Over the years, there have been changes in the quantity and quality of food consumed by Brazilians, associated with changes in lifestyle and economic, social and demographic conditions, with negative consequences for the health of the population, such as the increase in diseases such as diabetes, hypertension, heart disease, and a significant increase in overweight and obesity [4] in all age groups.

According [5], bad eating habits initiated in childhood and adolescence can perpetuate throughout life, and these can lead to obesity and chronic diseases that will extend into adulthood, and may also be associated with some types of cancer. Concerning obesity, the projection of the results of studies carried out in the last three decades indicates an epidemic behavior [6]. Worldwide obesity rates in children and adolescents in 1975 were approximately five million girls and six million boys, which increased to around 50 million girls (6%) and 74 million boys (8%) [7].

When comparing the number of obese in the age group between 5 and 19 years in the world, it can be seen that this value increased more than eleven times in 41 years, from 11 million in 1975 to 124 million in 2016, and this year they were still classified overweight 213 million, despite the number of overweight children having been reduced due to the increase in obesity [7].

The increase in overweight and obesity in children is directly related to the increase in the prevalence of diabetes mellitus in children and adolescents. In Canada, a high incidence of the disease has been observed at around 13.7 years old, with 8% diagnosed before 10 years old, and industrialization and socioeconomic development are considered responsible for this [8].

A study carried out with young Americans aged 10 to 19 years, during the period from 2001 to 2009, showed an increase in the occurrence of type 2 diabetes mellitus (DM2) by 30.5%. In 2001, 588 of 1.7 million young people were diagnosed with DM2, and in 2009, the incidence increased to 819 from 1.8 million. This increase was observed in both sexes and these projections suggest, that the incidence of DM2 will rise to 84,131 in 2050; which represents a fourfold increase [9].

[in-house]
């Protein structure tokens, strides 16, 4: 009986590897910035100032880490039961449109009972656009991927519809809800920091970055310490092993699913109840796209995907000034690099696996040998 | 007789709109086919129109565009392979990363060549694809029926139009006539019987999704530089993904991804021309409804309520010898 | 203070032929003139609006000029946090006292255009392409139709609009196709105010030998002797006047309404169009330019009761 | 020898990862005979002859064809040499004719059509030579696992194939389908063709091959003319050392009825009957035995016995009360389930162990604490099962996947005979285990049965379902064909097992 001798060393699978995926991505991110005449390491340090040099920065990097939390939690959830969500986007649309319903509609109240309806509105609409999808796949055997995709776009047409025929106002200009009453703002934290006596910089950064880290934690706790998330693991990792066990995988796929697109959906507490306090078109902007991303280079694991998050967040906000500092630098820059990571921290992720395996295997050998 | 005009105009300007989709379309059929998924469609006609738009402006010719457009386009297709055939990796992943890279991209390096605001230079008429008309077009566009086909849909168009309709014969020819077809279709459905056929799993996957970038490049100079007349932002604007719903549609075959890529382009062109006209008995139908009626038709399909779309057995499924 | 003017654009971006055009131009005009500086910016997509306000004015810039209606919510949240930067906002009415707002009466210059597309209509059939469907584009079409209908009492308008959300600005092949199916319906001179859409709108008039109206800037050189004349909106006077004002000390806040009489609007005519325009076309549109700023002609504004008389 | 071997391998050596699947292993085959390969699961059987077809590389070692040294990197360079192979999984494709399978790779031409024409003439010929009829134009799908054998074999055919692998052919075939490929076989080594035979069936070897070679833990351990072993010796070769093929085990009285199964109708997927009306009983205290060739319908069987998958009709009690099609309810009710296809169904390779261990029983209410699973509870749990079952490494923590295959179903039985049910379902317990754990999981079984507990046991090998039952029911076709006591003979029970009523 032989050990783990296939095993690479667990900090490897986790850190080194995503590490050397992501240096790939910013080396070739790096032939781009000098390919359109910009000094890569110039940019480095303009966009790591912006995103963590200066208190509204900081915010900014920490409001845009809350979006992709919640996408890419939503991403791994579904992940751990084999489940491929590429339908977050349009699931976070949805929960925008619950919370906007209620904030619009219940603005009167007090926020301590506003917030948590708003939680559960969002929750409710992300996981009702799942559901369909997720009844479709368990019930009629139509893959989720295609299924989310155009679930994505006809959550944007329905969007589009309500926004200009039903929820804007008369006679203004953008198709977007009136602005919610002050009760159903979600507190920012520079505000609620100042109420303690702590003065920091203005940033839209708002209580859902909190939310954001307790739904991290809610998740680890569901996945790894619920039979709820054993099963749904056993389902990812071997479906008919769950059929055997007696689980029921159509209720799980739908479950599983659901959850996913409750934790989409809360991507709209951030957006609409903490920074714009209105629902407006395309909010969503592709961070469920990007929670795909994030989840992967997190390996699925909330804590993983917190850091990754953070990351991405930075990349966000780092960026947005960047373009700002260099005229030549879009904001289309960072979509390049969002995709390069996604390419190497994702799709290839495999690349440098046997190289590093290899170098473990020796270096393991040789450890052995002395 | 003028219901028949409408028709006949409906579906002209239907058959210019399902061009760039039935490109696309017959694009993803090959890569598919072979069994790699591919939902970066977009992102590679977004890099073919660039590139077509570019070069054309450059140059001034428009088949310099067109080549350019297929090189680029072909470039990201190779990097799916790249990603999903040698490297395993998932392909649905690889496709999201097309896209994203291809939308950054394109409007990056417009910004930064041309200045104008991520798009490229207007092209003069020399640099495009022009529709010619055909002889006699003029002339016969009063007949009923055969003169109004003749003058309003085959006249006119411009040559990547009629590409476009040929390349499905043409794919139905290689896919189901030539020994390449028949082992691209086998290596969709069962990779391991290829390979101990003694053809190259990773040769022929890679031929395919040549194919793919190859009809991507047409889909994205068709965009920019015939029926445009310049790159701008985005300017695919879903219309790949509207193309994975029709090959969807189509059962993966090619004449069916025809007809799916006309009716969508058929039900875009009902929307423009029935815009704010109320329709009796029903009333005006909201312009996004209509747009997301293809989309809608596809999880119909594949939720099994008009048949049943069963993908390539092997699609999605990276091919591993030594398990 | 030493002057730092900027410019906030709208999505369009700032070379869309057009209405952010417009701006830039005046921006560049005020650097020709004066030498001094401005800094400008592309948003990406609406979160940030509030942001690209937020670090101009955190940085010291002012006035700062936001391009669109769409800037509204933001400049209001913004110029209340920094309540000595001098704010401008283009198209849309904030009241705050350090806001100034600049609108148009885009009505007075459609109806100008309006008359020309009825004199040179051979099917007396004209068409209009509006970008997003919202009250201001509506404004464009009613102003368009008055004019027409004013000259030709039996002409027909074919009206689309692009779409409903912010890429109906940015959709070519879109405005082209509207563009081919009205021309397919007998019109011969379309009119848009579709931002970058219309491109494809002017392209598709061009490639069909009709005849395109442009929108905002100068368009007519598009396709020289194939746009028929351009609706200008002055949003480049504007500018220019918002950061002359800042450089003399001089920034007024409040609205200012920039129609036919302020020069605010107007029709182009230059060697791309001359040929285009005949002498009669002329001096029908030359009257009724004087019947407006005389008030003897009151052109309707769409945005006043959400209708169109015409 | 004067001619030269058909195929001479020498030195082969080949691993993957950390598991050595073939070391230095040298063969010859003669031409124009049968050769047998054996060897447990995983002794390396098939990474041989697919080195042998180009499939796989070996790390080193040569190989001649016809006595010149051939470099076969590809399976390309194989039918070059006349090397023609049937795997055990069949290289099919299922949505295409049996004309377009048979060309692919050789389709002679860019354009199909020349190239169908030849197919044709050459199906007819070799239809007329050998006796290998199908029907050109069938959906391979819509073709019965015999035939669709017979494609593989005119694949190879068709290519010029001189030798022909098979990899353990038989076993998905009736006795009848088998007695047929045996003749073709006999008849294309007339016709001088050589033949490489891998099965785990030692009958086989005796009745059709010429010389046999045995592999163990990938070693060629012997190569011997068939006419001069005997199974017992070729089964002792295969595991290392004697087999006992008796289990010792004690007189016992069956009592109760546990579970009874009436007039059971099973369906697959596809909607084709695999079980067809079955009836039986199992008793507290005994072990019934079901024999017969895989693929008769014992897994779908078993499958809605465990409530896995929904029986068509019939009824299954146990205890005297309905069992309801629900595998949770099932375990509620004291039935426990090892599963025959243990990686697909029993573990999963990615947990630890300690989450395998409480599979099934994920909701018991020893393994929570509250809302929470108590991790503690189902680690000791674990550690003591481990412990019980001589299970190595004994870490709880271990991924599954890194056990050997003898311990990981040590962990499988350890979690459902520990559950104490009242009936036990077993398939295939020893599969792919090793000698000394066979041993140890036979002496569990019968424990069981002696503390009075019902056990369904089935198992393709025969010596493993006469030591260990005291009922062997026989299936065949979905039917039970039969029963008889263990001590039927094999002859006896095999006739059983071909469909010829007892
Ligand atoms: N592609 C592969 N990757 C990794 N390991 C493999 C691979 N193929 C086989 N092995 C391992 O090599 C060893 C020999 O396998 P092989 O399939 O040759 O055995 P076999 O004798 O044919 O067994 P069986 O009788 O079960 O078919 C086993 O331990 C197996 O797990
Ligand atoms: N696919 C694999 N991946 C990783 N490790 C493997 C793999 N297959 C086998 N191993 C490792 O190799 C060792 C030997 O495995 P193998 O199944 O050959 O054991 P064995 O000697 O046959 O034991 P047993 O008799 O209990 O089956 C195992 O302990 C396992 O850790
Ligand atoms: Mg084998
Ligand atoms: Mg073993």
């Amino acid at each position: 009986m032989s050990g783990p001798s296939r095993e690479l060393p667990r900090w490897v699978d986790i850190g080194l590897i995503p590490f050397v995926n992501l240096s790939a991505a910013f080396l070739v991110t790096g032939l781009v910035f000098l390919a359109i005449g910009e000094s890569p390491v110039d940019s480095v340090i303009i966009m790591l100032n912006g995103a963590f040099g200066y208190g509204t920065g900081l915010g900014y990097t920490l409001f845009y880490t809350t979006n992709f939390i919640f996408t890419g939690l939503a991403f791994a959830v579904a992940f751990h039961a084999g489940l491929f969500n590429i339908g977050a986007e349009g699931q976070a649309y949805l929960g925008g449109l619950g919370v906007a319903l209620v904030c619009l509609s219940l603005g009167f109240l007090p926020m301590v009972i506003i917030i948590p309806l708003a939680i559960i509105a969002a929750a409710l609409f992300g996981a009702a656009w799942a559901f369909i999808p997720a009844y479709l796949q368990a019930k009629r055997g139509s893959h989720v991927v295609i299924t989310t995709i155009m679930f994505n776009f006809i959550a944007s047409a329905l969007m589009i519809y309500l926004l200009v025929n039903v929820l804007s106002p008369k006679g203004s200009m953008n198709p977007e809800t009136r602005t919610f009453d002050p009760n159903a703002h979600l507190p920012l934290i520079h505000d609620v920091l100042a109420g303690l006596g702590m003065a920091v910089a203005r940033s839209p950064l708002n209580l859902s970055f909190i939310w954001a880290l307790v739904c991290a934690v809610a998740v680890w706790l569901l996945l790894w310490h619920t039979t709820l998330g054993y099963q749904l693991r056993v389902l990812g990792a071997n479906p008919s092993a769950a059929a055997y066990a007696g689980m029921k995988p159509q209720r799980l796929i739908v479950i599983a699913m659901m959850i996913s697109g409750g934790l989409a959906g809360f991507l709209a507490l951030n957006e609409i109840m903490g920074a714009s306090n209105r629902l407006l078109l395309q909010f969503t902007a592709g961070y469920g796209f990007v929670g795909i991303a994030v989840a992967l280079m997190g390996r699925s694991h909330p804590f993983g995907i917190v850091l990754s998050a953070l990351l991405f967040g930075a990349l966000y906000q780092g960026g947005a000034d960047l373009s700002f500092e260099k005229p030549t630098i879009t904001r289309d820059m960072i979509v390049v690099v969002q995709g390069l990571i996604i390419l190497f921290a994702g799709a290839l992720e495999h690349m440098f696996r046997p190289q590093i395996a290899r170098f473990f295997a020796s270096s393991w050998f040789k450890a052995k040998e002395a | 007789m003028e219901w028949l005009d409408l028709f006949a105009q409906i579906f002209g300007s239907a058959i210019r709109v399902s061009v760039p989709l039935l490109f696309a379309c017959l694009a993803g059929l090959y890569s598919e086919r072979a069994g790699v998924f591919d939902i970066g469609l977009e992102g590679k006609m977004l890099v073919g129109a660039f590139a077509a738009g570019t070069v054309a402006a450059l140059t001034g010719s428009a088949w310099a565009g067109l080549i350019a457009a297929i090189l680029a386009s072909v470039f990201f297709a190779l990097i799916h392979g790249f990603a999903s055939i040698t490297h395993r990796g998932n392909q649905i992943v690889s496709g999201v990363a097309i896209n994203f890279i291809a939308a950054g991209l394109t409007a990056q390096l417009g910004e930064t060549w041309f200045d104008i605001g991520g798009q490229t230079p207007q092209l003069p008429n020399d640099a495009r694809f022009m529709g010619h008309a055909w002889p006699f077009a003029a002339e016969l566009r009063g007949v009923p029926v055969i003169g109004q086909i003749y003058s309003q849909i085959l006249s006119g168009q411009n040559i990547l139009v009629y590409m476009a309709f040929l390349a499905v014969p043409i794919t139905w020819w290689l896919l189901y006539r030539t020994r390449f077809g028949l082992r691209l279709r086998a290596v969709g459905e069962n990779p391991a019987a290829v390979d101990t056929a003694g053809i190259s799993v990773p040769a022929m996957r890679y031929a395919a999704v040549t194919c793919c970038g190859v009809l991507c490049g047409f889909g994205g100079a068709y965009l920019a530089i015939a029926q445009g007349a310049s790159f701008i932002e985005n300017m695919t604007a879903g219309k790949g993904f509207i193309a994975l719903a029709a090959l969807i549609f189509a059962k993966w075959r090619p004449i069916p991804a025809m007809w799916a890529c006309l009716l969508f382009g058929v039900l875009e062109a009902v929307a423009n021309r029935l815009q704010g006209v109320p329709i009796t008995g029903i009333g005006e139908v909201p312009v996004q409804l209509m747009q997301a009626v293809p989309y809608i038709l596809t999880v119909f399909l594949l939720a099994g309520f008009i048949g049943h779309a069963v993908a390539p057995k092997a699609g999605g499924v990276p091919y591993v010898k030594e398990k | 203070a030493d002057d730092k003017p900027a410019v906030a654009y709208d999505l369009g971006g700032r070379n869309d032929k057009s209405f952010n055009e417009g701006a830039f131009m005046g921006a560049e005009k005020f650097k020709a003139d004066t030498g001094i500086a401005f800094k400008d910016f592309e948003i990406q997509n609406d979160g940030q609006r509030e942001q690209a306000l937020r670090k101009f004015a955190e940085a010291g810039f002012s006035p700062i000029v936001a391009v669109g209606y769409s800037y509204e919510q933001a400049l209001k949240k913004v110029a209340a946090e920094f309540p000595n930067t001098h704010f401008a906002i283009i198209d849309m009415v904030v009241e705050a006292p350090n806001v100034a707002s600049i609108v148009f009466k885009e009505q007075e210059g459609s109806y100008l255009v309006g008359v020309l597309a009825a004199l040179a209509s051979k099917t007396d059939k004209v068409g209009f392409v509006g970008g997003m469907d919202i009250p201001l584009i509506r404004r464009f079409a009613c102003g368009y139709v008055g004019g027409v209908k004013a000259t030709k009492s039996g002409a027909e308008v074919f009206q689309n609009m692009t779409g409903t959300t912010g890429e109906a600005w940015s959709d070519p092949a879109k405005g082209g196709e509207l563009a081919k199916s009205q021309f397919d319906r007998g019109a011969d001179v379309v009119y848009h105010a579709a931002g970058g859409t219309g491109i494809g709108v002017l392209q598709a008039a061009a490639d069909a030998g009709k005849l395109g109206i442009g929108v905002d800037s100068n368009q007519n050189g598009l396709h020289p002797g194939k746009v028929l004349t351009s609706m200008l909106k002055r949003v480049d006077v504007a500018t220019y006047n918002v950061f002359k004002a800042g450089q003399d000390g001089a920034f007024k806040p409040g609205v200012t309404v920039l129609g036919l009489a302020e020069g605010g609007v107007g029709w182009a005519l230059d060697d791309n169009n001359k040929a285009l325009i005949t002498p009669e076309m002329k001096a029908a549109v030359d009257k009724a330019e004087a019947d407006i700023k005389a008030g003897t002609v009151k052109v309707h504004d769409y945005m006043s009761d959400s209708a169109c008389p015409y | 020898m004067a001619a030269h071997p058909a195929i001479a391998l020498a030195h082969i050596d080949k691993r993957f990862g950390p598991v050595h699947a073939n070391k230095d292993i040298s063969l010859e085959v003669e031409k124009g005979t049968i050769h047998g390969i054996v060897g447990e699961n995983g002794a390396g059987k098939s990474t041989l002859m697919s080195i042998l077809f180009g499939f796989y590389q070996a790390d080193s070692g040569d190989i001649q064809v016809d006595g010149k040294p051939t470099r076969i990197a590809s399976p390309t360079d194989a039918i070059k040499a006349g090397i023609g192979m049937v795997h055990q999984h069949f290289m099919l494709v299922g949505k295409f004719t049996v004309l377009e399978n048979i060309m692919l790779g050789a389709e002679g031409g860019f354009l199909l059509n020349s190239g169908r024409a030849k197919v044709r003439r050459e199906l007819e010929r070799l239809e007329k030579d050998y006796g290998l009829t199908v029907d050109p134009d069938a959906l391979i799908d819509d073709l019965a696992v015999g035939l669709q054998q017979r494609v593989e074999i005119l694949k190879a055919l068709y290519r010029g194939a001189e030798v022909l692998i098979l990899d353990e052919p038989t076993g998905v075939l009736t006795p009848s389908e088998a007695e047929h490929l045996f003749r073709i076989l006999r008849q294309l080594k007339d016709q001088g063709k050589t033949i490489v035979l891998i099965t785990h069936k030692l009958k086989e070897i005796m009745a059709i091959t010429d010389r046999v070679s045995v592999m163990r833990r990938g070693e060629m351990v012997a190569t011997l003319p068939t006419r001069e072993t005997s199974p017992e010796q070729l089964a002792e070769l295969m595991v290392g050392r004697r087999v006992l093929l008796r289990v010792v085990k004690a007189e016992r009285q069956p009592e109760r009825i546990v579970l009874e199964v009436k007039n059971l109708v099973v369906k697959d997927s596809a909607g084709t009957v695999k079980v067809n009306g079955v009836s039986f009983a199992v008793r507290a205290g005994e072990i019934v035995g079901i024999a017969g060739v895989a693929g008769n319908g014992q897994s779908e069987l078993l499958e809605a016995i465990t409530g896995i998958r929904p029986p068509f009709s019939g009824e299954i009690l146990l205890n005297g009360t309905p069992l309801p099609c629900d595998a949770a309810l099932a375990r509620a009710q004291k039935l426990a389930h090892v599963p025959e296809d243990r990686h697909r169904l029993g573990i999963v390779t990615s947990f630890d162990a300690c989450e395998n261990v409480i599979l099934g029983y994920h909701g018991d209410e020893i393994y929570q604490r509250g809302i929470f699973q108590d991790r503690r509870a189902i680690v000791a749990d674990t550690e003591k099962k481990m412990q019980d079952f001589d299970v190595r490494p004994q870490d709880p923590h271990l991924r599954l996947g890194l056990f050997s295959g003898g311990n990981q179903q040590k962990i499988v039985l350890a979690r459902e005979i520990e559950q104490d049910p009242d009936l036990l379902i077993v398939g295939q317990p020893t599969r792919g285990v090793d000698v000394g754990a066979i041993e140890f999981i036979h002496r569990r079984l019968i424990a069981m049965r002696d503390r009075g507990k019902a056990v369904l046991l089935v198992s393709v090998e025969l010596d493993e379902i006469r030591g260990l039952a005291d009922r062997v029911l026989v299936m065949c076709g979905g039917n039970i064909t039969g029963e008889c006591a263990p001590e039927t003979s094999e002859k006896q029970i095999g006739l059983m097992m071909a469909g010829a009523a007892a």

The development of these diseases d among other early complications leads to negative impacts on the rest of life for both children and the budget of public health [10]. These complications are promoted by actions of sedentary behavior, such as watching television, playing video games, using the computer, as well as the use of other electronic instruments that have high attractiveness and appeal at an increasingly early age [11].

These technologies, when not used in moderation, reduce the possibilities of movement at ages when movement should predominate, thus consolidating sedentary habits in our society earlier and earlier. Sedentary behavior is defined by behaviors that are adopted during the maintenance of the lying or sitting posture in which very little energy is spent, that is, insufficient activity for energy expenditure greater than the resting level to occur [12,13].

According [14], sedentary behavior should be reduced to a maximum of 2 hours a day, which is well below the 5 hours a day that children use using technology and electronic media. This finding is reinforced by the easy access to the digital environment, as well as by the reduction of public security levels, and less offer of physical activity in the school environment [15,16].